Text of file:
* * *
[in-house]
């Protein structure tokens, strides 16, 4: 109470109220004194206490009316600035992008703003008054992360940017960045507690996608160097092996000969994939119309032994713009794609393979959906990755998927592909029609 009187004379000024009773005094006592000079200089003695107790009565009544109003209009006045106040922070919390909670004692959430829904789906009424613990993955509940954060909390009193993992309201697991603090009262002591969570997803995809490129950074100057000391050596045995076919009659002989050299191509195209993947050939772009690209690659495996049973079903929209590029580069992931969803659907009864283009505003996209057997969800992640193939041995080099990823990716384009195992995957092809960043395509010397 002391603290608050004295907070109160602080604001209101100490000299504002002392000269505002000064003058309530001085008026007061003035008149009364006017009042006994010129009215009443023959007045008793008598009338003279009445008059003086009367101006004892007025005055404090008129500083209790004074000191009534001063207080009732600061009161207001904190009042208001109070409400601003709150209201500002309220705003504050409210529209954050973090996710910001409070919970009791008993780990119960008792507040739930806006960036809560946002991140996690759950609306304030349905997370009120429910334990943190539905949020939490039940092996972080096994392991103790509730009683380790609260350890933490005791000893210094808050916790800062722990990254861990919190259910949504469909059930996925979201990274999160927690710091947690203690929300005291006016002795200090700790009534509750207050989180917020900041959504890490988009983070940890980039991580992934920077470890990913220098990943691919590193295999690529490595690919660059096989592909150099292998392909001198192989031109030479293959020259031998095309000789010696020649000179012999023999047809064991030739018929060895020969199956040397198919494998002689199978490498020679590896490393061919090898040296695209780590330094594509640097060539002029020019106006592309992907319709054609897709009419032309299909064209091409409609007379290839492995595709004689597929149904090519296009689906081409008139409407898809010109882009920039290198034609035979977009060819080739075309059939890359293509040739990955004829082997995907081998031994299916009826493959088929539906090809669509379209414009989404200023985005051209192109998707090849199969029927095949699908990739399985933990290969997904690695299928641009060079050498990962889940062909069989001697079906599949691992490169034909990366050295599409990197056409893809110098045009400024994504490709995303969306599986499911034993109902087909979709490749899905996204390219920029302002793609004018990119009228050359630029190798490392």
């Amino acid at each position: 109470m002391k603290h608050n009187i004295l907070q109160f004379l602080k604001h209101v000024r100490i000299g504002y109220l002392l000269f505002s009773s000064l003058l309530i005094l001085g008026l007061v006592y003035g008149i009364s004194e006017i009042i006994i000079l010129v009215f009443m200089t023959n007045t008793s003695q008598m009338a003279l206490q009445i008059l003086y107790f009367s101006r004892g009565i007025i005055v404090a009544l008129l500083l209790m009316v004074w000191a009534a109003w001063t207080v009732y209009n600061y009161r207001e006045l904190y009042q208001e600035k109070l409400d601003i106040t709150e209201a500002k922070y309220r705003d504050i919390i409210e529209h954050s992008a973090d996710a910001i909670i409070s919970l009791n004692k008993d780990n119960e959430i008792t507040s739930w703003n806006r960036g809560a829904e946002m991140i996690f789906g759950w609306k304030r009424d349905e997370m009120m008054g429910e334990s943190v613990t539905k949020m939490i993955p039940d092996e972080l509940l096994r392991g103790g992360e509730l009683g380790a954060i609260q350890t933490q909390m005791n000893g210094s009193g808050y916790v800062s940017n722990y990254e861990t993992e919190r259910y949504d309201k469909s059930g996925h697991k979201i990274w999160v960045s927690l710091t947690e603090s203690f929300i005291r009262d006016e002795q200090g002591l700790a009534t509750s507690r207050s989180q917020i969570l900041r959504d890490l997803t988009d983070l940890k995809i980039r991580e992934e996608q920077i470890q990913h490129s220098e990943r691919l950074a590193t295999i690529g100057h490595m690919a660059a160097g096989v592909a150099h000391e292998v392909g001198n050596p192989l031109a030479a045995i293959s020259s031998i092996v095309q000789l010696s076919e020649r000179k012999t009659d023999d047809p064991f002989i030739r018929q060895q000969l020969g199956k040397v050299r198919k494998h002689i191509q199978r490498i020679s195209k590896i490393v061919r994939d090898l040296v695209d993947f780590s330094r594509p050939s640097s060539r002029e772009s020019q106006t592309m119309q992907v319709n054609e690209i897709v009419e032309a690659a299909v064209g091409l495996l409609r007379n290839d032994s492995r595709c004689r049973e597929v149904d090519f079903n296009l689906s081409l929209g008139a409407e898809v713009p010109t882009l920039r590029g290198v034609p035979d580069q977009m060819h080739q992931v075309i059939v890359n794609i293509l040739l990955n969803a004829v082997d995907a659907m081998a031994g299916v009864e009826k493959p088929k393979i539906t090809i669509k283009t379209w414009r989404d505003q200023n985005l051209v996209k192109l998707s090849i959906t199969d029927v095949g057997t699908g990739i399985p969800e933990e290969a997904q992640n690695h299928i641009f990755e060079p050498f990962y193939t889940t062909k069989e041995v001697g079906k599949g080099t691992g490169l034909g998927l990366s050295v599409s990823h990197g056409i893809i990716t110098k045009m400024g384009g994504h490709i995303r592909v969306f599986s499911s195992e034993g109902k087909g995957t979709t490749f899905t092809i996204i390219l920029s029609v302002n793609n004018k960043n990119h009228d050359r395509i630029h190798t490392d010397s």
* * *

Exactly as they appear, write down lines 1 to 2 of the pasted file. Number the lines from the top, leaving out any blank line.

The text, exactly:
[in-house]
């Protein structure tokens, strides 16, 4: 109470109220004194206490009316600035992008703003008054992360940017960045507690996608160097092996000969994939119309032994713009794609393979959906990755998927592909029609 009187004379000024009773005094006592000079200089003695107790009565009544109003209009006045106040922070919390909670004692959430829904789906009424613990993955509940954060909390009193993992309201697991603090009262002591969570997803995809490129950074100057000391050596045995076919009659002989050299191509195209993947050939772009690209690659495996049973079903929209590029580069992931969803659907009864283009505003996209057997969800992640193939041995080099990823990716384009195992995957092809960043395509010397 002391603290608050004295907070109160602080604001209101100490000299504002002392000269505002000064003058309530001085008026007061003035008149009364006017009042006994010129009215009443023959007045008793008598009338003279009445008059003086009367101006004892007025005055404090008129500083209790004074000191009534001063207080009732600061009161207001904190009042208001109070409400601003709150209201500002309220705003504050409210529209954050973090996710910001409070919970009791008993780990119960008792507040739930806006960036809560946002991140996690759950609306304030349905997370009120429910334990943190539905949020939490039940092996972080096994392991103790509730009683380790609260350890933490005791000893210094808050916790800062722990990254861990919190259910949504469909059930996925979201990274999160927690710091947690203690929300005291006016002795200090700790009534509750207050989180917020900041959504890490988009983070940890980039991580992934920077470890990913220098990943691919590193295999690529490595690919660059096989592909150099292998392909001198192989031109030479293959020259031998095309000789010696020649000179012999023999047809064991030739018929060895020969199956040397198919494998002689199978490498020679590896490393061919090898040296695209780590330094594509640097060539002029020019106006592309992907319709054609897709009419032309299909064209091409409609007379290839492995595709004689597929149904090519296009689906081409008139409407898809010109882009920039290198034609035979977009060819080739075309059939890359293509040739990955004829082997995907081998031994299916009826493959088929539906090809669509379209414009989404200023985005051209192109998707090849199969029927095949699908990739399985933990290969997904690695299928641009060079050498990962889940062909069989001697079906599949691992490169034909990366050295599409990197056409893809110098045009400024994504490709995303969306599986499911034993109902087909979709490749899905996204390219920029302002793609004018990119009228050359630029190798490392």